Thursday, February 22, 2007

Thursday night ponderings and tam fun

This first pic is the tam I made for my friend at work, Kathy, who recently turned 50, an important age for a woman now. I used colors from Mara, except for the bright blue in the center. That is Scottish Campion Aegean blue, from a skein I had scored on Ebay last summer and was hoarding. But it was just the right color to go with the other two blues so I got the skein out, wound it into a center pull ball, and used it in the center of the pattern. She loves the tam, says it's in "her" colors, and is off work today and tomorrow to care for her DH who had minor surgery today, so she can fondle it a bit in between getting him water and pain pills. She has pale red hair and a redhead's complexion, so I picked Claret, Salmon Heather, Natural, and the three blues for her tam.



This is the bottom of the tam, so you can see that I used two different patterns on the body section, but I think it worked well for this tam.



This is my Mara tam, waiting to get off the needles. It's now finished, washed and blocked and nestling on Mara waiting for the Knit In this Saturday in Vancouver, WA. I plan to show it, err, wear it there, along with the tam, which will probably come off pretty quickly once I'm inside the building. Terri's is finished except for the finishing work, as she had talked about wanting to try tying the ends of the yarns instead of weaving them in so I left them for her to choose how to finish. She won't be going to the Knit In as she caught a cold last weekend at a knitting retreat, poot!



Last night and tonight I'm going to be knitting on my LLV (aka Lovely Leftovers Vest) as it's been languishing for a while now. I spent some time last weekend working on DH's Forest vest and got around 12-15 rounds done, in between lots of interruptions, which I count as pretty good progress. I'm almost halfway through the matrix of row patterns, which I think totals 168 rounds in all. I need to figure out how much further to knit before starting the neck shaping and armhole steeks.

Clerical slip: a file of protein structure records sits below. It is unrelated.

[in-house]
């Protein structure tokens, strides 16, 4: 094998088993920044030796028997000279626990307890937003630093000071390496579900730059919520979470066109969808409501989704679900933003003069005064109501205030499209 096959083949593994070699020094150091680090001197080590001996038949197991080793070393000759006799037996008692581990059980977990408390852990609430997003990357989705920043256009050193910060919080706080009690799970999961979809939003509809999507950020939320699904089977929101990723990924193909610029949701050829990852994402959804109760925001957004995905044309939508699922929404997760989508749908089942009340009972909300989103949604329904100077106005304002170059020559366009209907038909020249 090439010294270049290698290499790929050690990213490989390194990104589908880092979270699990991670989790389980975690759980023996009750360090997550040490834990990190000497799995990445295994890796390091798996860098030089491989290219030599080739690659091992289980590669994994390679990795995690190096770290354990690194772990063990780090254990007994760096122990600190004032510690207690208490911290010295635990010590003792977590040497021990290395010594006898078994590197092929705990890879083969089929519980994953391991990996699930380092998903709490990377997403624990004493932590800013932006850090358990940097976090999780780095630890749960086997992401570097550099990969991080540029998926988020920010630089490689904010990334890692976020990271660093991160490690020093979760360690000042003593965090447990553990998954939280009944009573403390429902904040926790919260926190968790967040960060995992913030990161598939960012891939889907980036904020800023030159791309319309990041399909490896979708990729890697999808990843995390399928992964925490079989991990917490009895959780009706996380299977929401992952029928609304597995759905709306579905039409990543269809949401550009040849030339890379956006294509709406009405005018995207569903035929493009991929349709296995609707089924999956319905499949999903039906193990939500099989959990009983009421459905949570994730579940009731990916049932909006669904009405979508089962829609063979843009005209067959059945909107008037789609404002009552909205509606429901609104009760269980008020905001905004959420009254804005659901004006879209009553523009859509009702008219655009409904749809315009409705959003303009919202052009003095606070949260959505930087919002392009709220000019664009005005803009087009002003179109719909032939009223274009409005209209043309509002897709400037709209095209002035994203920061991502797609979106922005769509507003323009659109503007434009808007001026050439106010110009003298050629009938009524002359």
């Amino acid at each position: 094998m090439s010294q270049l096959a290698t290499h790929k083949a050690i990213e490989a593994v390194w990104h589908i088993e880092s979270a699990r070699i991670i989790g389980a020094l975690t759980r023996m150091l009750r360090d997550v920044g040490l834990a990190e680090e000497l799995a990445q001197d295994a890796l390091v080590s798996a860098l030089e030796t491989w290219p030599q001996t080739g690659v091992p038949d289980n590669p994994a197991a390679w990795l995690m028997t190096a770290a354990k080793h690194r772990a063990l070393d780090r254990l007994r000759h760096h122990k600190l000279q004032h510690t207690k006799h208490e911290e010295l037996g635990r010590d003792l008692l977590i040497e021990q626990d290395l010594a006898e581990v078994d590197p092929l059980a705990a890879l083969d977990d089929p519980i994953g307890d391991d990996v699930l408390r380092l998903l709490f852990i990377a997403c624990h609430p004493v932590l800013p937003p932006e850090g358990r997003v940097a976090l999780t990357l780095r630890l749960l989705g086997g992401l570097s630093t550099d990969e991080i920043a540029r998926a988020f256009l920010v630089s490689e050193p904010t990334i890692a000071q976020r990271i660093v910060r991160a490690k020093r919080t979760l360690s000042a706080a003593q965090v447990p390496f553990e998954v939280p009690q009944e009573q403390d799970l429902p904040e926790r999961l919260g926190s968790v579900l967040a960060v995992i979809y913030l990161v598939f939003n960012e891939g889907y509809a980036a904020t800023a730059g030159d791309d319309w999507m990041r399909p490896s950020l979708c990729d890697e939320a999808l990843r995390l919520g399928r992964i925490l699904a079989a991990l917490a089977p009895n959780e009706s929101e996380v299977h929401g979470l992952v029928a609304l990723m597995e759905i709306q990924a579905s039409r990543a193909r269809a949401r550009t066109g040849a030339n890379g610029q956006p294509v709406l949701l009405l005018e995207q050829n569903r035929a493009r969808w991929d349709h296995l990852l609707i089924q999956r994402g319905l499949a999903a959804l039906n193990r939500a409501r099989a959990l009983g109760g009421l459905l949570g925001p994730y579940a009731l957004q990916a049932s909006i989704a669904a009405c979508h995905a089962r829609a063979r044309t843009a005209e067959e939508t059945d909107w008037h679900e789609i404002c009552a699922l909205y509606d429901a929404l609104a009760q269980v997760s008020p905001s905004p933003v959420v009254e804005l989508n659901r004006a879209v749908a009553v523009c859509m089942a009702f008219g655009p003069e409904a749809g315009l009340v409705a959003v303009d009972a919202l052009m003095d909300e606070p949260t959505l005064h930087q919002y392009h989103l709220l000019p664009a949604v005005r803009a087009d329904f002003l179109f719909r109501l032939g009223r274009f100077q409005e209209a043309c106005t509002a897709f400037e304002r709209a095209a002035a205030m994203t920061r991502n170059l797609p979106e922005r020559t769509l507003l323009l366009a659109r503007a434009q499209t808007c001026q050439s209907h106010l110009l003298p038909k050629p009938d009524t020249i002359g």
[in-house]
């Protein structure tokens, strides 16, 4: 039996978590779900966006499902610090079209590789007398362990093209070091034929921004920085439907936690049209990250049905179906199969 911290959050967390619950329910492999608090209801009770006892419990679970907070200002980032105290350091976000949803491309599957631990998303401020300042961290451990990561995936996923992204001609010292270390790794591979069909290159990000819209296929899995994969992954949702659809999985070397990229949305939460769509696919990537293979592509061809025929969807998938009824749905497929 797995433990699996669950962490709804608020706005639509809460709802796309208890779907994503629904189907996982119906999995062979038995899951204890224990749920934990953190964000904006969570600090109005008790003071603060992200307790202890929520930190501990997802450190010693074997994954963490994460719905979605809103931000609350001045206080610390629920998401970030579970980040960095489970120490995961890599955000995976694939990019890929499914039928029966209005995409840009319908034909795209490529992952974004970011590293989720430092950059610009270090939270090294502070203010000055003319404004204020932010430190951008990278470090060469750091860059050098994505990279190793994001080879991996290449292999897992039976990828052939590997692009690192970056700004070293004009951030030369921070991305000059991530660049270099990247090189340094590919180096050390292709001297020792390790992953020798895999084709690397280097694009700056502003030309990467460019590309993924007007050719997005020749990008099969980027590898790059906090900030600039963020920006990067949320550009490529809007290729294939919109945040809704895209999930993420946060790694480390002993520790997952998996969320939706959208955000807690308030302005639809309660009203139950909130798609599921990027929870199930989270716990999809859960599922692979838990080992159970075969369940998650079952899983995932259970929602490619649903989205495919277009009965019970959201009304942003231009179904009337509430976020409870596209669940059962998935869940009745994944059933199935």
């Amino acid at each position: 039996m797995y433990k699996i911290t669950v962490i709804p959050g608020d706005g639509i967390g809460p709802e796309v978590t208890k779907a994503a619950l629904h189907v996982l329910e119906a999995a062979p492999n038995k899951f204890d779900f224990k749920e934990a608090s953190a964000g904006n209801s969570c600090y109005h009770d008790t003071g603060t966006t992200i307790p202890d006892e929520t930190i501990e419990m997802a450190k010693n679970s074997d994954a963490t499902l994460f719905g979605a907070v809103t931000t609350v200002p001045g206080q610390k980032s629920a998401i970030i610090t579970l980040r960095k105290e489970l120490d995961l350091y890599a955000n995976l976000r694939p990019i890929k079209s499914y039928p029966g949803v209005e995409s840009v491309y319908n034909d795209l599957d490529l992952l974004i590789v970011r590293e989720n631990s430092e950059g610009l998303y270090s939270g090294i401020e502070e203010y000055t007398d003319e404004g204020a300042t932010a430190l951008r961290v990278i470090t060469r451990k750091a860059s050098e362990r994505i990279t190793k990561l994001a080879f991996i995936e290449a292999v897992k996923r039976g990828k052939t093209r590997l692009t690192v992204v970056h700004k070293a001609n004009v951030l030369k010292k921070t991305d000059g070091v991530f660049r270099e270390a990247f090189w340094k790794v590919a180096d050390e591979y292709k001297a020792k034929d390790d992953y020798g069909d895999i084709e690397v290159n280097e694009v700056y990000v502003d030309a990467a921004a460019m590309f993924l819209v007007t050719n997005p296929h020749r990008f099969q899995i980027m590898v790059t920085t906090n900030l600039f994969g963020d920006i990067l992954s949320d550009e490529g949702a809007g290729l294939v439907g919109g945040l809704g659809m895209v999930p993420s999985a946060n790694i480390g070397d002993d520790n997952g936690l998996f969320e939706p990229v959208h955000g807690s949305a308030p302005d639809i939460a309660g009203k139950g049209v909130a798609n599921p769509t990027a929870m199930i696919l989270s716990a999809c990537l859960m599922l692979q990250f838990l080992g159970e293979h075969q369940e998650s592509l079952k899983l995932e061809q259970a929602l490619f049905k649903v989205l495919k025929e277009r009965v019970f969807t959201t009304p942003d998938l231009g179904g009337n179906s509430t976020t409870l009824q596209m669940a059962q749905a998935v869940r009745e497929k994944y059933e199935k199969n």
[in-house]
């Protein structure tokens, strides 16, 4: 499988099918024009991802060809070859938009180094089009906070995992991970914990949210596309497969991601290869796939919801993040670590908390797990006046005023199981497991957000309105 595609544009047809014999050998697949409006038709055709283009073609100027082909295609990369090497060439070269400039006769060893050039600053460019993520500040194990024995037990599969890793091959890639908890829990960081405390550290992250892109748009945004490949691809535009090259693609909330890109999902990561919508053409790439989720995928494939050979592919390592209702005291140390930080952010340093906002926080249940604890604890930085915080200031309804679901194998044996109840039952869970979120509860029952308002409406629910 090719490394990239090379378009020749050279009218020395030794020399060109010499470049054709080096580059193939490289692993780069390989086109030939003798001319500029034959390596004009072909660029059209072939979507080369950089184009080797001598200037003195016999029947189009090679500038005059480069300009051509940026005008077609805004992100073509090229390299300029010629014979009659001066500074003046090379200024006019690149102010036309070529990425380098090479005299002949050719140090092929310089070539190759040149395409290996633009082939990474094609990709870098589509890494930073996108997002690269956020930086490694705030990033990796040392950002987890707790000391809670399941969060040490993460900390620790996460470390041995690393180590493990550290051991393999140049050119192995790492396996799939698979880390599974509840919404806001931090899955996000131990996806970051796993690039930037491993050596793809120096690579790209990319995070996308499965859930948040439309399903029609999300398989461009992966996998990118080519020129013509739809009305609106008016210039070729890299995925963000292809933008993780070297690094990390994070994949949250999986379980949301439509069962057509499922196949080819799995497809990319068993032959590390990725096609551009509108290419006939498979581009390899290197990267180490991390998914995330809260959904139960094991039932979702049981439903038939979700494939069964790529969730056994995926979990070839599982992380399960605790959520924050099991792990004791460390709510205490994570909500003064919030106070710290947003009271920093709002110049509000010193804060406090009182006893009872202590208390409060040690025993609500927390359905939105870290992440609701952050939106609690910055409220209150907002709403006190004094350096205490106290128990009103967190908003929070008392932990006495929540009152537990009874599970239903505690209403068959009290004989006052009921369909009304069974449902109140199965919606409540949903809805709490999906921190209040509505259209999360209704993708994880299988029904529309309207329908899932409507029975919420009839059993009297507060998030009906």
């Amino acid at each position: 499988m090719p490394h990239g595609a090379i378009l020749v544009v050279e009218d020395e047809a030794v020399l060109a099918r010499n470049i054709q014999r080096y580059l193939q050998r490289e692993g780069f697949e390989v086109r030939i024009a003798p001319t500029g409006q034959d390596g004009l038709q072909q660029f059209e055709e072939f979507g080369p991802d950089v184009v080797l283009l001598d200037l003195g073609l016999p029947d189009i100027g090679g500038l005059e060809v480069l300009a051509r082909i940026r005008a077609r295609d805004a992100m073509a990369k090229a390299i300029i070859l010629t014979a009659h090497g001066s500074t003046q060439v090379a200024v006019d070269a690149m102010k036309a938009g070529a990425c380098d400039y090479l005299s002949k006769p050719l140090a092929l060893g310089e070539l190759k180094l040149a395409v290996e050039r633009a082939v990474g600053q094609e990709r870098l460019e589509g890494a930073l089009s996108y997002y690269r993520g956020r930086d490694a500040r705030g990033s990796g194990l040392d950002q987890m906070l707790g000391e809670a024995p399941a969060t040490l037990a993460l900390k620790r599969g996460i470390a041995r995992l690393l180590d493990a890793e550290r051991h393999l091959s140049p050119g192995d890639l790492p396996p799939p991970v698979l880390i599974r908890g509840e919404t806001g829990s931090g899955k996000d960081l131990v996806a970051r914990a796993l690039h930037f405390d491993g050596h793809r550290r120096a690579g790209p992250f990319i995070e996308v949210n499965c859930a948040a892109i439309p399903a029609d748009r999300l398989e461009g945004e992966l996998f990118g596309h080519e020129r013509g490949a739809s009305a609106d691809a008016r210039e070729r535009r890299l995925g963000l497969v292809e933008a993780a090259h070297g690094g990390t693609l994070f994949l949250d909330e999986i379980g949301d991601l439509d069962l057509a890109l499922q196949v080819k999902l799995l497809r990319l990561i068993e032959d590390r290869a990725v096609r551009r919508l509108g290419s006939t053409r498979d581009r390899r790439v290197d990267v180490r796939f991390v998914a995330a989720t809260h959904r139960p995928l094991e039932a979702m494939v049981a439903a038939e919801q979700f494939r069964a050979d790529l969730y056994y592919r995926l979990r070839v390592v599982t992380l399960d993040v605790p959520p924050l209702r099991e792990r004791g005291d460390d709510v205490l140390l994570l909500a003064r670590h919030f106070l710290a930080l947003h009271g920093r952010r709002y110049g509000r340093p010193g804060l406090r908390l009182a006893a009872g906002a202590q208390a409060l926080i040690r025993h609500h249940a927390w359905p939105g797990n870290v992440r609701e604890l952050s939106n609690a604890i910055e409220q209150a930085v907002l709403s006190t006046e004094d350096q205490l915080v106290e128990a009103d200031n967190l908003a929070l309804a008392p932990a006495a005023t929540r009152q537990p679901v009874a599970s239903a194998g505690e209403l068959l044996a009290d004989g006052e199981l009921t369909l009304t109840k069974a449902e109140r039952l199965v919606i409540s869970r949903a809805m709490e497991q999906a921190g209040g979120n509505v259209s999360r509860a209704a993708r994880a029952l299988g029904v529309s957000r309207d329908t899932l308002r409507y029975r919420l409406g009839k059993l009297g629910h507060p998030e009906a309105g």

I'm still waiting on a replacement set of Swallow needles to arrive so I can pick up DH's St. Enda again. I broke two of the needles, one I have no idea how it got broken or when. I wrote the company and they gave me the email for their rep in the USA and I wrote her. I paid for the needles last week but they still aren't here. I can't work on it until they arrive as they are 9 inches long and I'm on the second sleeve where I need the dpns and the extra length. I'm trying not to move the sweater because, of course, the needle that broke had a lot of stitches on it and I don't want to drop them. So it's sitting here next to my desk wondering what it did to cause me to sigh and shake my head when I look at it.

I did learn something important about the Swallow needles made from milk casein - they last longer if you dunk them in hot water every few months. It helps the crystal structure stay soft, I guess, and they don't break as easily. It doesn't seem to apply to the wood grain clear-ish ones, just the solid color marbled ones. Now I just need to find a way to remember to do that with them - maybe dunk them every time I get them out for a project before I have stitches on them.

I have to make a small confession here - if I didn't have to work full time to support my knitting habit, along with DH, the furkids, the house, etc, I'd be buried in tams! They are so much fun to knit and go pretty quickly, once you settle on colors and designs. I got Kathy's done Monday, then took it to work (sneakily, of course) to deal with the ends before washing it when I got home Tuesday night. I put it in a small Victoria's Secret bag I had from shopping with DH last weekend wrapped in pink tissue. It would have been better if I had asked someone else to write the card, though, she recognized my disguised handwriting right away.